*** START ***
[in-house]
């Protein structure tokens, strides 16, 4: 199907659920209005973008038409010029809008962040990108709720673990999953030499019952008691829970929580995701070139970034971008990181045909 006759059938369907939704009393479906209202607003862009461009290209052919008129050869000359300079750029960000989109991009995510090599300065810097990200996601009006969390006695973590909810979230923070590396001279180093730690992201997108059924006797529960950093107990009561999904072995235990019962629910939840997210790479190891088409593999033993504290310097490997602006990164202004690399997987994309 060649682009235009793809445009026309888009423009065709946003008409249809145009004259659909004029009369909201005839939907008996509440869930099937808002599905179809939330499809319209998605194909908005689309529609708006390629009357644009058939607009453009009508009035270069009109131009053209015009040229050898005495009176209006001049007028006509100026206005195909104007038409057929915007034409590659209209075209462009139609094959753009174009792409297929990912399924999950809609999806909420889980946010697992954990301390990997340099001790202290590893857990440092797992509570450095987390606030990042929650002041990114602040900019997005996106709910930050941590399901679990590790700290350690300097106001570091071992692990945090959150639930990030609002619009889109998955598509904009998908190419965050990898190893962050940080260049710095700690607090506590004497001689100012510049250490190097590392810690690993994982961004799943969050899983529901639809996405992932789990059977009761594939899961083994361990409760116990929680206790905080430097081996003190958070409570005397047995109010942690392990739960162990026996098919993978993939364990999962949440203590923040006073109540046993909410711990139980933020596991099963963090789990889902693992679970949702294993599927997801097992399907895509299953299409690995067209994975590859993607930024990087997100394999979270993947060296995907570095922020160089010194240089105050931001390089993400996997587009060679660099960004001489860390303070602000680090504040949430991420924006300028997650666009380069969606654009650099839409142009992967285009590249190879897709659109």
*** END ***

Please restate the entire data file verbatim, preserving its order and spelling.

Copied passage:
[in-house]
């Protein structure tokens, strides 16, 4: 199907659920209005973008038409010029809008962040990108709720673990999953030499019952008691829970929580995701070139970034971008990181045909 006759059938369907939704009393479906209202607003862009461009290209052919008129050869000359300079750029960000989109991009995510090599300065810097990200996601009006969390006695973590909810979230923070590396001279180093730690992201997108059924006797529960950093107990009561999904072995235990019962629910939840997210790479190891088409593999033993504290310097490997602006990164202004690399997987994309 060649682009235009793809445009026309888009423009065709946003008409249809145009004259659909004029009369909201005839939907008996509440869930099937808002599905179809939330499809319209998605194909908005689309529609708006390629009357644009058939607009453009009508009035270069009109131009053209015009040229050898005495009176209006001049007028006509100026206005195909104007038409057929915007034409590659209209075209462009139609094959753009174009792409297929990912399924999950809609999806909420889980946010697992954990301390990997340099001790202290590893857990440092797992509570450095987390606030990042929650002041990114602040900019997005996106709910930050941590399901679990590790700290350690300097106001570091071992692990945090959150639930990030609002619009889109998955598509904009998908190419965050990898190893962050940080260049710095700690607090506590004497001689100012510049250490190097590392810690690993994982961004799943969050899983529901639809996405992932789990059977009761594939899961083994361990409760116990929680206790905080430097081996003190958070409570005397047995109010942690392990739960162990026996098919993978993939364990999962949440203590923040006073109540046993909410711990139980933020596991099963963090789990889902693992679970949702294993599927997801097992399907895509299953299409690995067209994975590859993607930024990087997100394999979270993947060296995907570095922020160089010194240089105050931001390089993400996997587009060679660099960004001489860390303070602000680090504040949430991420924006300028997650666009380069969606654009650099839409142009992967285009590249190879897709659109």